Journal of Cancer Education

, Volume 31, Issue 1, pp 187–190 | Cite as

HPV Vaccine Awareness and Knowledge Among Women Living with HIV

  • L. T. Wigfall
  • S. A. Bynum
  • H. M. Brandt
  • J. R. Hébert


Cervical cancer risk is increased among women living with HIV (WLH). Human papillomavirus (HPV) vaccination has been shown to be safe and immunogenic among WLH. We examined HPV vaccine awareness and HPV knowledge among WLH. This cross-sectional study collected data from 145 WLH between March 2011 and April 2012. An interviewer-administered survey assessed HPV vaccine awareness and knowledge. Stata/IC 13 was used to perform chi-square tests and multivariate logistic regression analyses. Our sample was 90 % non-Hispanic black and 64 % earned <$10,000/year. Few (38 %) had heard of the HPV vaccine. Half (50 %) knew that HPV caused cervical cancer. HPV vaccine awareness was ten times higher among WLH who knew HPV caused cervical cancer (OR = 10.17; 95 % CI 3.82–27.06). HPV vaccine awareness is low among WLH. Cancer prevention efforts aimed at raising awareness about the HPV vaccine and increasing knowledge about HPV are necessary first steps in reducing cervical cancer disparities among WLH.


Awareness Cervical cancer HIV-positive HPV vaccine Knowledge 


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Copyright information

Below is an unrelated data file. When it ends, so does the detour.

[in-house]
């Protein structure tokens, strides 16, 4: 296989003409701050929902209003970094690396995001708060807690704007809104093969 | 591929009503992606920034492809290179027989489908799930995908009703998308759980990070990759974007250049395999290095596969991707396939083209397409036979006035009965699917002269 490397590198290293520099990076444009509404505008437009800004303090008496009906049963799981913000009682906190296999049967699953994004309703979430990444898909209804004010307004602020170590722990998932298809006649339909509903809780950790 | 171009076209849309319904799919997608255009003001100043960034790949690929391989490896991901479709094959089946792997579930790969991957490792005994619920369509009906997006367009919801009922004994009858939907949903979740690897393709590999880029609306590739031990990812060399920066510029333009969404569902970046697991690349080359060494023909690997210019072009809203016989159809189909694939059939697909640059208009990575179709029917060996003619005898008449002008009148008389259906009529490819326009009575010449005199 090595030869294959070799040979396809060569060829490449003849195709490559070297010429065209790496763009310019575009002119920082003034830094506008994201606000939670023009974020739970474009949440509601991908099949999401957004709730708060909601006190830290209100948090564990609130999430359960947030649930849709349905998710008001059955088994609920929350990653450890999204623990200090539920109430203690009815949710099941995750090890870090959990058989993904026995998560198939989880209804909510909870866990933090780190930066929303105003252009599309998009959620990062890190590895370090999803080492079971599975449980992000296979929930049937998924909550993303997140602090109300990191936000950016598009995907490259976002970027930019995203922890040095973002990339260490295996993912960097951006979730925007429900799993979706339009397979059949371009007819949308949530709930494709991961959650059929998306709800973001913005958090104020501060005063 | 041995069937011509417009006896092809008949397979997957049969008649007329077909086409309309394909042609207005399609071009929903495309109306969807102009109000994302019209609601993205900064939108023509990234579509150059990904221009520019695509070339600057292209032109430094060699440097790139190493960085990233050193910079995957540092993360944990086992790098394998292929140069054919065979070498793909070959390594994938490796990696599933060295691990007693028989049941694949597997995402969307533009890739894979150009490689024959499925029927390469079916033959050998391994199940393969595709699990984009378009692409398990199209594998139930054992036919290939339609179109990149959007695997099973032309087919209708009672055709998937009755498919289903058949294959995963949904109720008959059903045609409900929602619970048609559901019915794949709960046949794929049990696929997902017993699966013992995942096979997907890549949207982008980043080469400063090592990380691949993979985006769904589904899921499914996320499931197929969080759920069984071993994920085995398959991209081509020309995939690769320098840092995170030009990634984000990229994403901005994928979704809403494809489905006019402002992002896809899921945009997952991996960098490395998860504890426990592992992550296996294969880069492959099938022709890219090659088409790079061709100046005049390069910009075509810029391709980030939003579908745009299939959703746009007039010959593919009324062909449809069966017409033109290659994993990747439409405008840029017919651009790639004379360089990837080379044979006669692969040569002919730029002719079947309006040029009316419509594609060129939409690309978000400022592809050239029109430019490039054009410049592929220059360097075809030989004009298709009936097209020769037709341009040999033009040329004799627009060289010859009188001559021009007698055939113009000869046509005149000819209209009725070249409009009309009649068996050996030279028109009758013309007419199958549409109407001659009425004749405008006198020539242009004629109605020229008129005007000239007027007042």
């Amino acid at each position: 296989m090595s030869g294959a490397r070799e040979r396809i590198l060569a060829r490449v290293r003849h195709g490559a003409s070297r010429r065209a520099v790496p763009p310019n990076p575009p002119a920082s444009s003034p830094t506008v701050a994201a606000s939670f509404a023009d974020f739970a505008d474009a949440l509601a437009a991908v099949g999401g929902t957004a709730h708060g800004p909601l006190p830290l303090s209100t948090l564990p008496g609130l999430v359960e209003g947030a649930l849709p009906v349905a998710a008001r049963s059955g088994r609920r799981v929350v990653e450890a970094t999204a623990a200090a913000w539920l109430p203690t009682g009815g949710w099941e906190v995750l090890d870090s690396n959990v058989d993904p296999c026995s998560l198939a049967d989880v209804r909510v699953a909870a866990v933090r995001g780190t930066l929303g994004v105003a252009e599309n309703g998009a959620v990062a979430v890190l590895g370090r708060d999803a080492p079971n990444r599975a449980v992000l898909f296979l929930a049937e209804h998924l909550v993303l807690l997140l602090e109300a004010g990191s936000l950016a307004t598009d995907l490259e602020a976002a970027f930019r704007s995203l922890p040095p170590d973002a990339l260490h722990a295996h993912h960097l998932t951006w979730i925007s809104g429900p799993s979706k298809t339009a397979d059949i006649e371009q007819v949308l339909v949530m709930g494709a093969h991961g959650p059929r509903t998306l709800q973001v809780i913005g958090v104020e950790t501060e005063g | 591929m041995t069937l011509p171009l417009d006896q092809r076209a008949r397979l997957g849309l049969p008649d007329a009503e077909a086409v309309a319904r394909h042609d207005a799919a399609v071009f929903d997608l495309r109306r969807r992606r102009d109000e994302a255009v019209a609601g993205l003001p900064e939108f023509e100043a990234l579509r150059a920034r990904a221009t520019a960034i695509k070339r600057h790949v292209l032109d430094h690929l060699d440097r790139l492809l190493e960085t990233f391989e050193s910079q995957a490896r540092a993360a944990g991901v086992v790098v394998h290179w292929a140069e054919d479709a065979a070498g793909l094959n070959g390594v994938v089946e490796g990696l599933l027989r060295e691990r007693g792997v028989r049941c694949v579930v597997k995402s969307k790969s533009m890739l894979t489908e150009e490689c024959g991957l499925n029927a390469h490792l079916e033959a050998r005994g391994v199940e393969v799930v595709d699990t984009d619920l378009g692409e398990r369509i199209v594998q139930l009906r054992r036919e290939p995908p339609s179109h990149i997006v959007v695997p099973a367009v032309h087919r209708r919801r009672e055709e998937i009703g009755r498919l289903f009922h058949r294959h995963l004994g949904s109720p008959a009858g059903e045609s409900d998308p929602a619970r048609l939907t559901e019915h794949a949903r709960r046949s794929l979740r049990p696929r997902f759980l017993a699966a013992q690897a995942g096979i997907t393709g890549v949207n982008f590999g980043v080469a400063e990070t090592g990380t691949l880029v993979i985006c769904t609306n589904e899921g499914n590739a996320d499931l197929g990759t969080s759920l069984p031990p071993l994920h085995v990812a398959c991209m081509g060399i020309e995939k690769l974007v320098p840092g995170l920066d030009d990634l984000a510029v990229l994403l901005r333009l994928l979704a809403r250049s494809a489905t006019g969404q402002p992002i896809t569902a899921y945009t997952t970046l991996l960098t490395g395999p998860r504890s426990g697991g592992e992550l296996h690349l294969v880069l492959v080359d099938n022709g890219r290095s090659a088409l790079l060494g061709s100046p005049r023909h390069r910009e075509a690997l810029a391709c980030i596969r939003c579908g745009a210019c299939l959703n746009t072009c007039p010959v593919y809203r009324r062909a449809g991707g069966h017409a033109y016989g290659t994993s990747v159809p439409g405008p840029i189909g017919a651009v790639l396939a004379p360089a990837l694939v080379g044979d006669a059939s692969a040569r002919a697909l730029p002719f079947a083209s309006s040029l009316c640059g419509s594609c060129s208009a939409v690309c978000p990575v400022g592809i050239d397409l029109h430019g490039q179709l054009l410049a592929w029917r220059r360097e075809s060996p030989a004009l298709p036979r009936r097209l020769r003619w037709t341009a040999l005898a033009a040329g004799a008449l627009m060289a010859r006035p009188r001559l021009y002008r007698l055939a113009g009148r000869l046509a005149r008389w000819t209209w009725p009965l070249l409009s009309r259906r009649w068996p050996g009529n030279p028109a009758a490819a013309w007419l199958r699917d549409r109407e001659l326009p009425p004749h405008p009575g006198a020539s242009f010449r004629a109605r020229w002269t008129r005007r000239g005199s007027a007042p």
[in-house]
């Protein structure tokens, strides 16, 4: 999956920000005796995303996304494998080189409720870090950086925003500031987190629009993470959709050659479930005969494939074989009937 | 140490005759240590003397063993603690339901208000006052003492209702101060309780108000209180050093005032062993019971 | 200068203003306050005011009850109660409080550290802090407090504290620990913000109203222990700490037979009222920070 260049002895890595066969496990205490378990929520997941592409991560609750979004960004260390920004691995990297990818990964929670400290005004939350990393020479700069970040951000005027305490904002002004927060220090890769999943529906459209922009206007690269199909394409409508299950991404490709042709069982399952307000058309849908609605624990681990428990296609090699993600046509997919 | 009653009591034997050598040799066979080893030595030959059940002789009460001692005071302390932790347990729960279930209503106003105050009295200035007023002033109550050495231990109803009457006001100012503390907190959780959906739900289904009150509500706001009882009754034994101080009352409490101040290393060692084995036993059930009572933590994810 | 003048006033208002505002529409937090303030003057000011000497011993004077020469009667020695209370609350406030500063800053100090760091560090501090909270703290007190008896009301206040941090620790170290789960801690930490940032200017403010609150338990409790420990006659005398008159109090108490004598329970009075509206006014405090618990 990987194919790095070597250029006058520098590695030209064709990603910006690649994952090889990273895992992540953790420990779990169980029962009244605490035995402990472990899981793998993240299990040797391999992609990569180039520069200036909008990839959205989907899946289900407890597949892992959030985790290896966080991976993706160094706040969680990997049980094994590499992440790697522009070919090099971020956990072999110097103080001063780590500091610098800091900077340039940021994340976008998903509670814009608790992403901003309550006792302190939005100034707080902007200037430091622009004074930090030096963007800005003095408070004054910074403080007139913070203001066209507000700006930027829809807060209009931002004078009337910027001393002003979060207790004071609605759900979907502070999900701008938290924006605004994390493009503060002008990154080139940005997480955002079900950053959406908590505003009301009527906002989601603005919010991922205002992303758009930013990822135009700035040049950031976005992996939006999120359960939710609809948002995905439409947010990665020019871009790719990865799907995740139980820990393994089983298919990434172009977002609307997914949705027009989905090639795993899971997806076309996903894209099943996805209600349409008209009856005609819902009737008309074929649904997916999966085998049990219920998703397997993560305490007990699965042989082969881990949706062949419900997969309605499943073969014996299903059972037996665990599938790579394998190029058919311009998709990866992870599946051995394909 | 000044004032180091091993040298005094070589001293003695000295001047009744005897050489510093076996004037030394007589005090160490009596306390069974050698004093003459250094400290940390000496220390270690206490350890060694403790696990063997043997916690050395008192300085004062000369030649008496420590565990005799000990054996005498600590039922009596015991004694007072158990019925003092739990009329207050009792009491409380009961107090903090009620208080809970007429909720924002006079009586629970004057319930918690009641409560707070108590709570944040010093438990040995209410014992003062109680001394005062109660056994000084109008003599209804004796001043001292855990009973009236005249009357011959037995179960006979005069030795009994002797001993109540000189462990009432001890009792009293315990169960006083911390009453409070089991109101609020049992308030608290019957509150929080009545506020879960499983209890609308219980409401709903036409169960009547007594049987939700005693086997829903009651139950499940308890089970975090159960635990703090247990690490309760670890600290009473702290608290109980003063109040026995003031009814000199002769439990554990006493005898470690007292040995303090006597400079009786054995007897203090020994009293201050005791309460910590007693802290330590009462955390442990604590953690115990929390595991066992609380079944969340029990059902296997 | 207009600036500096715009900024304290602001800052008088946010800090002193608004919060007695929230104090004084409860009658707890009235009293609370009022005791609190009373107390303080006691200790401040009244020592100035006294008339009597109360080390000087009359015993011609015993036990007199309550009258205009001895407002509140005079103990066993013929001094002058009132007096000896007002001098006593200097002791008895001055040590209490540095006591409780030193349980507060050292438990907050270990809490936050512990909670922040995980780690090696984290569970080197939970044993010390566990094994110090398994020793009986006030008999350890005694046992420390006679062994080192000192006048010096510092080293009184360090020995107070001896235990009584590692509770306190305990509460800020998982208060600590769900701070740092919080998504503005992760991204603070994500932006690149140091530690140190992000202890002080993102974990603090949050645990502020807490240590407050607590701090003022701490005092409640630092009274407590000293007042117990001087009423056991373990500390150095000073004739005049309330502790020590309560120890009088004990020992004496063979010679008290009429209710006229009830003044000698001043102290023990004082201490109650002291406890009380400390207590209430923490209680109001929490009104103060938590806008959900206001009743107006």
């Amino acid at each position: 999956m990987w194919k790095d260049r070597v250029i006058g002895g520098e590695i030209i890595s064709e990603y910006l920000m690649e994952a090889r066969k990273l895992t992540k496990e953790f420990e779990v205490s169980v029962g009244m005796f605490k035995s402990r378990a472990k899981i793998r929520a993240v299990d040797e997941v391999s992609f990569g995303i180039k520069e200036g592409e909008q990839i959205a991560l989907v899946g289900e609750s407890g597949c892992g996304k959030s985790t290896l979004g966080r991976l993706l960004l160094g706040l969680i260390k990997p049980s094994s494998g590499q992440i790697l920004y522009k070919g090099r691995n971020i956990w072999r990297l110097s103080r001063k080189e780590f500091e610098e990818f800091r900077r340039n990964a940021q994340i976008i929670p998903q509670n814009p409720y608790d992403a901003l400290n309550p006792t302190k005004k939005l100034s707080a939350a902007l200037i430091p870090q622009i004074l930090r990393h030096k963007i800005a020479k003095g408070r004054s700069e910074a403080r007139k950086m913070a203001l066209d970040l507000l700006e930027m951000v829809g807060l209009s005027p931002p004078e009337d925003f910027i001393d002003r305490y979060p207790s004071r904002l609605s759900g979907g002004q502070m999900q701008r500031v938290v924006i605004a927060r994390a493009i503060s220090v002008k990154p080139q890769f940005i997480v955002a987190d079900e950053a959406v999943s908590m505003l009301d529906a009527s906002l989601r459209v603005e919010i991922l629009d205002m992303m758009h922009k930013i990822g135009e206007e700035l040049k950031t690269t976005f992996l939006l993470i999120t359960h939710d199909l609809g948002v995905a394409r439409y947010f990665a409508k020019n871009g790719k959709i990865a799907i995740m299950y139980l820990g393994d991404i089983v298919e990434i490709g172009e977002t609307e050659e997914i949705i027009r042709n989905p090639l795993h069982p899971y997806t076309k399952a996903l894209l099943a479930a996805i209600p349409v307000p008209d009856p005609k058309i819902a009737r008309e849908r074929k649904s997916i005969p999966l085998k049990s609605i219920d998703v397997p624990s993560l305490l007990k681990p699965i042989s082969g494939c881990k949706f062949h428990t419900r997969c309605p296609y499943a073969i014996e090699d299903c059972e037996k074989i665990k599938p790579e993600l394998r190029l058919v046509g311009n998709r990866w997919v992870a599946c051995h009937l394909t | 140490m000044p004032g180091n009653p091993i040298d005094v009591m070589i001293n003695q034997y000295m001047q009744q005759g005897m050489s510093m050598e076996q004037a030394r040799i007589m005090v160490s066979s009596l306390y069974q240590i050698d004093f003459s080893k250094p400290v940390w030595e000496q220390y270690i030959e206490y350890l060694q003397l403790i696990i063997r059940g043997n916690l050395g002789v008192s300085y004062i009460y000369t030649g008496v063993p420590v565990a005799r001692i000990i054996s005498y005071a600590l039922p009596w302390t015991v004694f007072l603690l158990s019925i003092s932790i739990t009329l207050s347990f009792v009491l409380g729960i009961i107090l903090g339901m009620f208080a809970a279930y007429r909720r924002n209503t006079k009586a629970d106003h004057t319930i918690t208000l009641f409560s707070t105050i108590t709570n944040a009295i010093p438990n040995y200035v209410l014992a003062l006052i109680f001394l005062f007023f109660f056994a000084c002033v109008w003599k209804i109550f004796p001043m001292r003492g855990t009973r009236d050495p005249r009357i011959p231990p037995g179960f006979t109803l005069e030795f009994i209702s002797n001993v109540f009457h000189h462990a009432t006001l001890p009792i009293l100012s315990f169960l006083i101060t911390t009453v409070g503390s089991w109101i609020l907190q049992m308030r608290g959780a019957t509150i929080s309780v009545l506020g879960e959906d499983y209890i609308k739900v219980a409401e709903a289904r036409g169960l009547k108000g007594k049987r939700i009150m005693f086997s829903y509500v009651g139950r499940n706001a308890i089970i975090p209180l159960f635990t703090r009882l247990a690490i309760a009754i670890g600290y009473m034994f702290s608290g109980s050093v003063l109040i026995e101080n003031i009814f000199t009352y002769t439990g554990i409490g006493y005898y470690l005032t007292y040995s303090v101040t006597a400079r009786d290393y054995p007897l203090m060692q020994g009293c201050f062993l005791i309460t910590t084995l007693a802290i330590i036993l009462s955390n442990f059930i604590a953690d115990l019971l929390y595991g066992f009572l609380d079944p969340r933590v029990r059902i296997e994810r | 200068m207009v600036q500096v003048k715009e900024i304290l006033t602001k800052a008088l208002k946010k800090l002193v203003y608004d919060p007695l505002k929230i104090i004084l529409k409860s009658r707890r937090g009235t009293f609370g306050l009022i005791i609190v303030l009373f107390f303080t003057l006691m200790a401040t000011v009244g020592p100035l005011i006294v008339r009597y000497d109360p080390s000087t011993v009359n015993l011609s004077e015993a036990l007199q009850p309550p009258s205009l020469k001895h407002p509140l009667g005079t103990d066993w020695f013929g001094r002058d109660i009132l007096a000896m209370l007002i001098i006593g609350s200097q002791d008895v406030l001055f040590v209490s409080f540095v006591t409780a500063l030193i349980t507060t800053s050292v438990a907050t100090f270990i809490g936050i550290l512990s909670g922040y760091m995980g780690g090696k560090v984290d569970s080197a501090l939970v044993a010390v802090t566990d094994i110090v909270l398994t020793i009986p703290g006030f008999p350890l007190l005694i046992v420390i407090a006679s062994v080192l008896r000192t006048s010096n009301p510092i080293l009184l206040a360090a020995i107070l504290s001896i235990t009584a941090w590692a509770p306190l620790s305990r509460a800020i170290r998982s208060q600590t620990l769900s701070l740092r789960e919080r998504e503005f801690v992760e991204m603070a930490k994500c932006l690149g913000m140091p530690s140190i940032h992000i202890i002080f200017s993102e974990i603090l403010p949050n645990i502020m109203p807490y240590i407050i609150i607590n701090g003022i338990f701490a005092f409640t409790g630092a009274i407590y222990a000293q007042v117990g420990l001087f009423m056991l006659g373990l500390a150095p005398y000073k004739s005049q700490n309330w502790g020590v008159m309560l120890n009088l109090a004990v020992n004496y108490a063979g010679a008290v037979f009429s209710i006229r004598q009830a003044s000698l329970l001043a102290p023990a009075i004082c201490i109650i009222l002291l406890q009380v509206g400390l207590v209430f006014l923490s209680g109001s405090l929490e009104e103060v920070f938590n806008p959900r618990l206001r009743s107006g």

© American Association for Cancer Education 2015

Authors and Affiliations

  • L. T. Wigfall
    • 1
    • 2
  • S. A. Bynum
    • 3
  • H. M. Brandt
    • 2
    • 4
  • J. R. Hébert
    • 2
    • 5
  1. 1.Department of Health Services Policy and Management, Arnold School of Public HealthUniversity of South CarolinaColumbiaUSA
  2. 2.South Carolina Statewide Cancer Prevention and Control Program, Arnold School of Public HealthUniversity of South CarolinaColumbiaUSA
  3. 3.Department of Preventive Medicine and Biometrics, F. Edward Hébert School of MedicineUniformed Services University of the Health SciencesBethesdaUSA
  4. 4.Department of Health Promotion, Education, and Behavior, Arnold School of Public HealthUniversity of South CarolinaColumbiaUSA
  5. 5.Department of Epidemiology and Biostatistics, Arnold School of Public HealthUniversity of South CarolinaColumbiaUSA

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